So, an ox was given as a prize to the participant who won as the champion. (최종적으로 이긴 장사에게는 상으로 황소를 주었다)

Where? Champion where?

In a Ssireum match (씨름 경기에서).

So, one more time, an ox was given as a prize to the participant who won as the champion in a ssireum match (씨름 경기에서 최종적으로 이긴 장사에게는 상으로 황소를 주었다).

But… what kind of ssireum match / what kind of match/game is a ssireum / what is ssireum? Aka how does the game proceeds?

A ssireum game that proceeds by the method of knock-out rounds (승자 진출 방식으로 진행되는 씨름 경기).

I want to interpret it like this:


The above pseudo tree structure may not be linguistically correct, but it’s how I can easily see how I interpreted this long sentence. The simplest sentence I can form here is:

[   [씨름 경기에서]    [이긴 장사에게는]    [황소를 주었다]   ]

And the rest of the words that goes in between modifies each “block”.

[  [((승자 진출 방식으로) 진행되는) 씨름 경기에서]   [(최종적으로0 인긴 장사에게는]    [(상으로) 황소를 주었다] ]

So, one last time:

The ultimate champion in a ssireum match, that (usually) proceeds in (a series of) knock-out rounds, was given an ox as a prize.

Not a good translation. But I don’t really want to translate the sentence. I want to understand what are the functions of each of the elements of this sentence.

Now this is actually one of the shortest “long Korean sentences” (shortest long? Go figure!). It can go on and on and on and on… as they add more and more modifiers to describe each “block”.

It took me hours to analyze a sentence as short as this one! Must practice reading more (because these types of sentences doesn’t usually appear on my dramas XD) so that I can analyze faster and eventually, hopefully, can analyze long sentences in real time (without having to draw tree structures! OTL).

What is your number 18?

I was googling some Korean song lyrics yesterday when I first encountered “This song is my # 18”. Does it mean my 18th favorite song on my top 20 fave list? And what’s the big deal if it’s the 18th? It’s not like your number 3 or 2 or 1. I later learned that “My # 18” means the song that I can sing the best.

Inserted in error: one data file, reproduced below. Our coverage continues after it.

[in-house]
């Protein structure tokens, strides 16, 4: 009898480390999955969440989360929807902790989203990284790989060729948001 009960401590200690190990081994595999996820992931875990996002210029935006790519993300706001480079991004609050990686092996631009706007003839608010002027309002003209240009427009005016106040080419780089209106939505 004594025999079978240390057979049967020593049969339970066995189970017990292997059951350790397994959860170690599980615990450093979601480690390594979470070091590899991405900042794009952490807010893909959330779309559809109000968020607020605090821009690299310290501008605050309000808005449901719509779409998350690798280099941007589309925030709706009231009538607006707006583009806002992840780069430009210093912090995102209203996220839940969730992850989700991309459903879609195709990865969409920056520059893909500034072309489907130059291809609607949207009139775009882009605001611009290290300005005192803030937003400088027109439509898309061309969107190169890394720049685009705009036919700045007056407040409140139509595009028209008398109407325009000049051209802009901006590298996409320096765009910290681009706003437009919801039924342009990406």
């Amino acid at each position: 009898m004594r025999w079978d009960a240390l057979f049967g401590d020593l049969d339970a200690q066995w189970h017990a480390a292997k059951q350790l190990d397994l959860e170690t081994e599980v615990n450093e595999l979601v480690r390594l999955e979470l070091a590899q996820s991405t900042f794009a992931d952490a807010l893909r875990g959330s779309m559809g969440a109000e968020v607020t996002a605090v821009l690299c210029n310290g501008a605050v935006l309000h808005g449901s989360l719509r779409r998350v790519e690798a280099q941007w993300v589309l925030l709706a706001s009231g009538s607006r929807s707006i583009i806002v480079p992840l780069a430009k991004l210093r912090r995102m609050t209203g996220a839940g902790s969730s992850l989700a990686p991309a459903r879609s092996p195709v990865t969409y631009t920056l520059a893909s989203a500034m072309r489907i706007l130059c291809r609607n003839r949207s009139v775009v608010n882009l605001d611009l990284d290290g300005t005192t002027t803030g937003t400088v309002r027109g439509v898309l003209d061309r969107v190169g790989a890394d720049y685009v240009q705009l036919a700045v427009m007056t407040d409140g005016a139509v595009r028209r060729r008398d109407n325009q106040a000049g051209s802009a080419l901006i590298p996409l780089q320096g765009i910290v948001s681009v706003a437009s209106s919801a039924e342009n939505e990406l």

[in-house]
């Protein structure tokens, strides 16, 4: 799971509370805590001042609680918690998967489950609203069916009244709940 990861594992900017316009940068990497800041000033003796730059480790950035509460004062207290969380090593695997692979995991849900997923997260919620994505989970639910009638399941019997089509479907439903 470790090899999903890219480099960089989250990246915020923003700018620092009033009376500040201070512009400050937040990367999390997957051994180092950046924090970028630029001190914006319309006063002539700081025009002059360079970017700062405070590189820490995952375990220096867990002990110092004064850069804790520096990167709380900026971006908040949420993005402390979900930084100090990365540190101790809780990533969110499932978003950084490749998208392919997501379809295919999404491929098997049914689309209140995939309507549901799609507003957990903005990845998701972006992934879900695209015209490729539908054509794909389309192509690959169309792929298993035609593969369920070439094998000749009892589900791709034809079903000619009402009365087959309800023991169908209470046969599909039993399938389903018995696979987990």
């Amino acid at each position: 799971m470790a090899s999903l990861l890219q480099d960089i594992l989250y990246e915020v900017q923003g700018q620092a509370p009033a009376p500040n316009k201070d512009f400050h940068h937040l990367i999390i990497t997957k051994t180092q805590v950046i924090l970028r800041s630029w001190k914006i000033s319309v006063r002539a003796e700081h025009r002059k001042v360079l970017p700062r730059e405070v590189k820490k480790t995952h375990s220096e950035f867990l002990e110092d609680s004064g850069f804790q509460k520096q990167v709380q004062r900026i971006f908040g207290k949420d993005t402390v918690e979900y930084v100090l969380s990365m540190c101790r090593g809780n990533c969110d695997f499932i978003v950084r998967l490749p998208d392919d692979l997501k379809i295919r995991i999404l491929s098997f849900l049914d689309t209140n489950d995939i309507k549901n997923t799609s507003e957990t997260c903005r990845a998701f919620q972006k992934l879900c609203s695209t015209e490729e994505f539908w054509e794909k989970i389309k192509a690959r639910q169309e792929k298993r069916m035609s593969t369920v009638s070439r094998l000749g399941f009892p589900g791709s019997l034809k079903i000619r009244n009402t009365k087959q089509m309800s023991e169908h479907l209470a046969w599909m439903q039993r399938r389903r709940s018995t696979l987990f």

And this morning, as I was watching Episode 5 of Ohlala Couple, I encountered that expression again. Soo Nam (on Yeo Ok’s body) was blurting some classical song when his mother (Yeo Ok’s mother-in-law) asked him (thinking it was her daughter-in-law) to turn the radio off.

니 18번이 ‘밤 비 내린 영동교’잖니!

Isn’t your # 18 “Night Rain Falling on Yeong-dong Bridge”? How come you are suddenly on classical music?

But why 18? What’s with the number 18?

A Korean friend briefly told me the expressin originated from Japan and later on spread in Korea as well with a slight modification on the original meaning (and he didn’t elaborate further! :p).

I found THIS on Daum 지식. And according to the answers, it has something to do with Japanese culture. One explained it further saying it has something to do with Kabuki – a classical Japanese dance-drama. Though # 18 means one’s favorite song, usually it also has the meaning of the best and most interesting thing. And the latter meaning is the one that originated from Japan. Anyway, in Kabuki theaters there is usually an intermission in between scenes. The intermission is a popular one-act play that are separated into 18 parts distributed all throughout the kabuki performance. And usually the last part of these one-act plays, the 18th, is the best, most interesting and most popular. Therefore these meanings (best, most interesting) is attached to the number 18. And probably where the expression “What’s your number 18?”, which is frequently used in noraebangs, originated from.

I’m not sure about the accuracy of this information though. I don’t know much about Kabuki either. I just relied on the answer I found on Daum. I am not even sure whether my understanding is 100% correct or not. If you know more about this expression and why and how it started, leave a comment below. 🙂

Sadly I don’t think I have a # 18. I don’t sing very well. 😦

How about you guys? What’s your # 18?

[Learning Korean With Kim Sun Ah] I Don’t Care! 사관 없다, 신경 안 쓰다, 관심 없다

I was originally interested with the word 감정 since I encountered it on a previous TOPIK paper and I found that word used on a scene in Scent Of A Woman. But I actually found the dialogue on the scene interesting because of 사관 없다, 신경  안 쓰다 and 관심 없다.

세경: 그 남자가 너 같은 애랑 얼마나 만날 수 있을 것 같아? 어차피 결혼은 끼리끼리 하게 돼 있어. 그럼 너는 버려질 거고.

연재: 상관없어.

세경: 뭐?

연재: 일어나지도 않은 일, 신경 안 써.몇 달 뒤에 무슨 일이 벌어질지 관심 없어.나한테는 오늘, 지금, 내 감정이 제일 중요해. 강지욱 씨가 나 만나고 싶어하면 만날 거야. 왜냐 하면 나도 그 사람이 보고 싶거든.

사관 없다, 신경  안 쓰다 and 관심 없다  all means “I don’t care” in general, but I like how the writer used all 3 in a short exchange of dialogue, emphasizing the little differences of the 3.